Ansible playbooks are better left empty

The code

The associated repository and Ansible playbook can be found here:

The problem

As the use of Ansible to manage the network grows within our organization, the number of roles and complexity of the data is ever increasing. We need decrease the size of our Ansible playbooks in an effort to flatten the complexity curve to a manageable level.

  • Roles and templates become dependent on a specific data structure within the inventory.

  • The inventory is growing more complex as purpose built groups are added to target subsets of the fleet that share a common configuration.

  • The number of internal modules, lookup filters, and filter plugins is increasing as well.

  • The reusability of roles is increasing, time is wasted when two network engineers author the same role for different changes for use in different playbooks.

Acting like software developers

Combining development versioning and release practices with native Ansible functionality can provide some relief and lock the data model to the roles to the plugins to a specific version for compatibility. A playbook should specifically reference the data, role, and plugin versions for a successful run.

Build empty playbooks

Take the following playbook as an example: It is a complete standalone playbook. The inventory, plugins, and roles are all contained within the repository. There is a snake in the grass though, a classic mistake I suspect we have all made. If the configuration of the network is defined across playbooks in separate inventory files, we have simply moved the distributed configuration from the network into git.

Looking across the enterprise network, configuration drift can be found as "standards" and software versions have changed. Taking advantage of "a better way to do this" has come at a cost because the fleet has not always been updated to reflect the version and configuration of the latest install.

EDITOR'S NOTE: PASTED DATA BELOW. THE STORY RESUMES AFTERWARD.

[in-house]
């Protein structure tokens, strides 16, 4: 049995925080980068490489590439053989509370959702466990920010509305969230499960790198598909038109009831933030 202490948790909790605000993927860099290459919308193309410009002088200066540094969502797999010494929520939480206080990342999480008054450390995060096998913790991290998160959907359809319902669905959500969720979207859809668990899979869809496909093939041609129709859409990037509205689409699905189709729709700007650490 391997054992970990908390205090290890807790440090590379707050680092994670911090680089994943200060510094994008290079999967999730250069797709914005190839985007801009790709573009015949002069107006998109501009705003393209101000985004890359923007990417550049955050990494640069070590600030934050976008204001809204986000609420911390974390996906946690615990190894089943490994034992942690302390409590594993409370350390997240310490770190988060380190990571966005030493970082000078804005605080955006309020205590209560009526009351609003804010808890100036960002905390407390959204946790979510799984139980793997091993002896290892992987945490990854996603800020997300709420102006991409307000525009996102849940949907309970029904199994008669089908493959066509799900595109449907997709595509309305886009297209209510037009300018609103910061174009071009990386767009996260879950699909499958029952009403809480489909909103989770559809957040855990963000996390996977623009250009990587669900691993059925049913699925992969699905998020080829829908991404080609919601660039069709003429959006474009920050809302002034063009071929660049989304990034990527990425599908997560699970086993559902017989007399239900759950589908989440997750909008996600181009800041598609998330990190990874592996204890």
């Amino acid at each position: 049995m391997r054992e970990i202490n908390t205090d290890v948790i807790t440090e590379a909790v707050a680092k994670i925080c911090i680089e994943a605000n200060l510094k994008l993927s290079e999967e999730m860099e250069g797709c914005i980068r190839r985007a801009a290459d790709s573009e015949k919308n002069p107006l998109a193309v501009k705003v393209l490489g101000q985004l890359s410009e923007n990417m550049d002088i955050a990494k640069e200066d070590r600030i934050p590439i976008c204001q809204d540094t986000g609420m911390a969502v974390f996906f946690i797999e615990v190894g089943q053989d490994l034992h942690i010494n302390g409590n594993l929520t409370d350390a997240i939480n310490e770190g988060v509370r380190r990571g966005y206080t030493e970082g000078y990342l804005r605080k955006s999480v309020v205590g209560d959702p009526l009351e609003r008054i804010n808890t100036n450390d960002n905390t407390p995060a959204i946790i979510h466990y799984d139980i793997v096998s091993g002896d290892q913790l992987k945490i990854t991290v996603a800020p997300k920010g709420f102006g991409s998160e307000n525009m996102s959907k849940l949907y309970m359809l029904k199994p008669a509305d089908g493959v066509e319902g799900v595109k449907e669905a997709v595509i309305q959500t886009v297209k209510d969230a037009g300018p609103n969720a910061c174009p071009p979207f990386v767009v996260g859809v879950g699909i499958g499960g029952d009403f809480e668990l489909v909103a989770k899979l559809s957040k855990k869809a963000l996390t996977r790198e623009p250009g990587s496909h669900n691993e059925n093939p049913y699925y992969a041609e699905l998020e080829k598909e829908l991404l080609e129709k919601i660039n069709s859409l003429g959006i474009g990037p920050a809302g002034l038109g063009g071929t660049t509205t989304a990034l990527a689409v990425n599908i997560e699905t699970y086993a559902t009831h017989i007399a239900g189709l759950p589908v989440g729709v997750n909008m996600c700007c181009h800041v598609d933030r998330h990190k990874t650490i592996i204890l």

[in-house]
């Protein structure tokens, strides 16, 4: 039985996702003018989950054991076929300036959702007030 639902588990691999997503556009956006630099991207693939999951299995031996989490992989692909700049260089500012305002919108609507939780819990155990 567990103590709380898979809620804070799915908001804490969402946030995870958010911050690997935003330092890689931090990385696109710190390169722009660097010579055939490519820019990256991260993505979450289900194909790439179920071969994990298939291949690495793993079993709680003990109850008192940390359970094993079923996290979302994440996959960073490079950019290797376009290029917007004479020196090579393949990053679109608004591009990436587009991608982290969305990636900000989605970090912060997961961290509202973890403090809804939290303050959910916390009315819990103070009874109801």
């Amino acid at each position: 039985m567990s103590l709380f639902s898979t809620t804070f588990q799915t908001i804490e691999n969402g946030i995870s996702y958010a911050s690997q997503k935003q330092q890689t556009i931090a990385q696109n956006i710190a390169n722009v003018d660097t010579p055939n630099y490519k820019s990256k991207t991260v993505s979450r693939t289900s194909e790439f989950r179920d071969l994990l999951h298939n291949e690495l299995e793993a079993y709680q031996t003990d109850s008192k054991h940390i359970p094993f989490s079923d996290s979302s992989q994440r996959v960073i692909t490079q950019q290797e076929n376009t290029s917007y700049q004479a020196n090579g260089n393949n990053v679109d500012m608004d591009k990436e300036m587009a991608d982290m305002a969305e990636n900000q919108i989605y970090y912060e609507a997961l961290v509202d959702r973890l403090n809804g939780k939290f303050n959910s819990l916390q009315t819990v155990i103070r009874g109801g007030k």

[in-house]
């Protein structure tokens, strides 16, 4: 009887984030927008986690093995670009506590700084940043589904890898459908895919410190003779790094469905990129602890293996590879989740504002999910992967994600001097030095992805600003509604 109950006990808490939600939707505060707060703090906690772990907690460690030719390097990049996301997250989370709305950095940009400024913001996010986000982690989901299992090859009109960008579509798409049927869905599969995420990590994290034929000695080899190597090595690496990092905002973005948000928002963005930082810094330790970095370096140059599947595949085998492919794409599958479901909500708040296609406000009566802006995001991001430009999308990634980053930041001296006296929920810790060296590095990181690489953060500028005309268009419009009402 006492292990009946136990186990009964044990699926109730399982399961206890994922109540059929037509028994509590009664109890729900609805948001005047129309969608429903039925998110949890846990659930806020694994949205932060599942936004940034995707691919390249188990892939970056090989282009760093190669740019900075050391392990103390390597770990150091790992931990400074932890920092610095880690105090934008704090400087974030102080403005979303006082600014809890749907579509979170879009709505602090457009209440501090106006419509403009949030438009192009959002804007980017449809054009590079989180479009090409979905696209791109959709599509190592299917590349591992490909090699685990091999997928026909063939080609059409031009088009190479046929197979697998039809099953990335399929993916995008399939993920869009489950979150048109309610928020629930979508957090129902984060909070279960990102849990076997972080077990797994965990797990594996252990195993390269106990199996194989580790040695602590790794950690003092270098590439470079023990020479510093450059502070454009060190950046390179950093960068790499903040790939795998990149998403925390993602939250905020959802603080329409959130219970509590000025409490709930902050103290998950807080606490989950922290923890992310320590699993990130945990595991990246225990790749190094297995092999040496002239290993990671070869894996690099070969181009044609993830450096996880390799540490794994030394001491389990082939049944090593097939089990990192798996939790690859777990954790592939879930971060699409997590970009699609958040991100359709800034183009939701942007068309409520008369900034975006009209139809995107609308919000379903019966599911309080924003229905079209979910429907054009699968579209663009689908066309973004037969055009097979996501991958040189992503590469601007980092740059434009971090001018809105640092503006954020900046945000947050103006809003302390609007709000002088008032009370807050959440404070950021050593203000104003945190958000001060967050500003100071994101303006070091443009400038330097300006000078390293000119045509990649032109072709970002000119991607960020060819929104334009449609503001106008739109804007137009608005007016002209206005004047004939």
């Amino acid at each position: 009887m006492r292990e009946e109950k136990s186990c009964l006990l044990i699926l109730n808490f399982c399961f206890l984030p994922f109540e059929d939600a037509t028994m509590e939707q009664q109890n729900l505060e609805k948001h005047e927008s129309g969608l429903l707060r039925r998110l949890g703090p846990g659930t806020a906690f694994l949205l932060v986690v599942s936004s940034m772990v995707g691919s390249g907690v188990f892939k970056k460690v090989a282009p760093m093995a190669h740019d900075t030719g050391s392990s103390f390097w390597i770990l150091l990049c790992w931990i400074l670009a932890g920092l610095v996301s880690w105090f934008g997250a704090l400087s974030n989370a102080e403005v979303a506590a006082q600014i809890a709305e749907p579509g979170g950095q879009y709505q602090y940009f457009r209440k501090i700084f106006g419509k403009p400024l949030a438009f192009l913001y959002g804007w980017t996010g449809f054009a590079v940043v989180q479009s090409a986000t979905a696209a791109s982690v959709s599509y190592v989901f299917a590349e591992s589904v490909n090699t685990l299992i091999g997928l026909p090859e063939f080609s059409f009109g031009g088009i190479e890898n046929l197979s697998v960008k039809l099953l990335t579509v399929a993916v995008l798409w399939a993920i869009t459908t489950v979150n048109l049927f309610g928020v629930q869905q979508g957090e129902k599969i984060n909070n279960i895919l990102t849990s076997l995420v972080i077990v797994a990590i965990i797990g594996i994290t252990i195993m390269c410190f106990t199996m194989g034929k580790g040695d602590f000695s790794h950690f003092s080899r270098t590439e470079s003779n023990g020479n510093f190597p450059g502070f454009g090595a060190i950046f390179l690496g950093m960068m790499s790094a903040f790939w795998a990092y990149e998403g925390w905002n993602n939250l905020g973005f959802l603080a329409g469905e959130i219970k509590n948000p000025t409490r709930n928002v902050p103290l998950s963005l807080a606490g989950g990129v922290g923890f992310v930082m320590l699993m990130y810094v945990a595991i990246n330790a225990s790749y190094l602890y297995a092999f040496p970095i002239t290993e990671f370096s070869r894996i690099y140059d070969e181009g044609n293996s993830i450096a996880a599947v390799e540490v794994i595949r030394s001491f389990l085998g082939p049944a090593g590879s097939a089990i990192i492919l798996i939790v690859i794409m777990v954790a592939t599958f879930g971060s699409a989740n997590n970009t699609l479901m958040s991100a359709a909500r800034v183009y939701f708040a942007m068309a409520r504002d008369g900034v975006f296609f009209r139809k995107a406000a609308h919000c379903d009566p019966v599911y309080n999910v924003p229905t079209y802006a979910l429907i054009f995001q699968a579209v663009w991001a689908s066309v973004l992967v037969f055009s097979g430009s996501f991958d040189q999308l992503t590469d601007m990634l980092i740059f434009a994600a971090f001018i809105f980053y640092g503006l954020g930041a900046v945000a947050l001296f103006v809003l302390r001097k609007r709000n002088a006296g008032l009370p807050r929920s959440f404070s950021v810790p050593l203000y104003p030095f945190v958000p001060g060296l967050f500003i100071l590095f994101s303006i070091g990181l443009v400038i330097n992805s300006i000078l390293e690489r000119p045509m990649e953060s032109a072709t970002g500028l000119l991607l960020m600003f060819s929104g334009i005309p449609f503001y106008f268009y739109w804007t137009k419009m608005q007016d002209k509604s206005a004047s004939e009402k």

Roles will expect a particular data model, the data model will have "improved" and what was expected to be a simply change will involve hours of retrofitting roles and jinja templates. Technical debt will slowly chip away at the effeciencies automation bought us and reverting to CTRL-A, CTRL-C, ssh, CTRL-V will be the way to get it done fast. The current inconsistencies across the fleet will be moved from the devices into Ansible, git, the data, and code if playbooks aren't kept empty.

Yes, keep the Ansible playbooks empty.

The hierarchy of a playbook

The major components of an playbook include:

  • roles: "Roles in Ansible build on the idea of include files and combine them to form clean, reusable abstractions – they allow you to focus more on the big picture and only dive down into the details when needed."

  • plugins: "Plugins are pieces of code that augment Ansible’s core functionality. Ansible ships with a number of handy plugins, and you can easily write your own."

  • inventory: "Ansible works against multiple systems in your infrastructure at the same time. It does this by selecting portions of systems listed in Ansible’s inventory file."

Let's explore one way to disassemble the playbook into smaller pieces, each having it's own version and git repository. The playbook will assemble the necessary roles, plugins, inventory at runtime.


Roles can be either added to Ansible galaxy or hosted on premise in an internal installation of git or github enterprise.

The dependencies, the roles added to the playbook runtime can be referenced by adding each to a requirements.yml file:

- name: company_plugins
  version: '1.01'

- name: ansible_change_report
  version: '1.01'

- name: interface
  version: '1.01'

Note the specific tag for each. This allows the compatible versions to be specified for the playbook.

Running ansible-galaxy install -r requirements.yml -p roles would install the roles to the roles directory in the playbook.